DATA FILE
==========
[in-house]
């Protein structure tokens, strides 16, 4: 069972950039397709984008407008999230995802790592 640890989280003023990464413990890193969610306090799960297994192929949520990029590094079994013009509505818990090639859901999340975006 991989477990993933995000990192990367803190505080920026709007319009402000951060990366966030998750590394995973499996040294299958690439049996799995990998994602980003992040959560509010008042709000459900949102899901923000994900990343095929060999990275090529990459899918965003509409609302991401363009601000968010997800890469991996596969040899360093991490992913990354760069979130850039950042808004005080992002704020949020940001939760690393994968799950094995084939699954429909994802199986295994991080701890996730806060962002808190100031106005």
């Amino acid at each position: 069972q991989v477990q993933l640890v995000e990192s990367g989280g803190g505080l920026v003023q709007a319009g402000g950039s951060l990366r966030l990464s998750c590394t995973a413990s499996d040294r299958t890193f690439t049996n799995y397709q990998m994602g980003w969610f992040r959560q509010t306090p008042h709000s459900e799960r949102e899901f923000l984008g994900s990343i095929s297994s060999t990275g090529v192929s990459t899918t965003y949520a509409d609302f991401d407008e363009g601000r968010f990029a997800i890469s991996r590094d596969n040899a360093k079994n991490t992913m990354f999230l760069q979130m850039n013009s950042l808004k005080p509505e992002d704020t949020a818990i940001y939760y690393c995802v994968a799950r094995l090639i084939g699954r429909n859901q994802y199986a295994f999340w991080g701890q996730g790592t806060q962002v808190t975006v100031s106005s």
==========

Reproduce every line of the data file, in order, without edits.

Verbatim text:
[in-house]
């Protein structure tokens, strides 16, 4: 069972950039397709984008407008999230995802790592 640890989280003023990464413990890193969610306090799960297994192929949520990029590094079994013009509505818990090639859901999340975006 991989477990993933995000990192990367803190505080920026709007319009402000951060990366966030998750590394995973499996040294299958690439049996799995990998994602980003992040959560509010008042709000459900949102899901923000994900990343095929060999990275090529990459899918965003509409609302991401363009601000968010997800890469991996596969040899360093991490992913990354760069979130850039950042808004005080992002704020949020940001939760690393994968799950094995084939699954429909994802199986295994991080701890996730806060962002808190100031106005």
């Amino acid at each position: 069972q991989v477990q993933l640890v995000e990192s990367g989280g803190g505080l920026v003023q709007a319009g402000g950039s951060l990366r966030l990464s998750c590394t995973a413990s499996d040294r299958t890193f690439t049996n799995y397709q990998m994602g980003w969610f992040r959560q509010t306090p008042h709000s459900e799960r949102e899901f923000l984008g994900s990343i095929s297994s060999t990275g090529v192929s990459t899918t965003y949520a509409d609302f991401d407008e363009g601000r968010f990029a997800i890469s991996r590094d596969n040899a360093k079994n991490t992913m990354f999230l760069q979130m850039n013009s950042l808004k005080p509505e992002d704020t949020a818990i940001y939760y690393c995802v994968a799950r094995l090639i084939g699954r429909n859901q994802y199986a295994f999340w991080g701890q996730g790592t806060q962002v808190t975006v100031s106005s």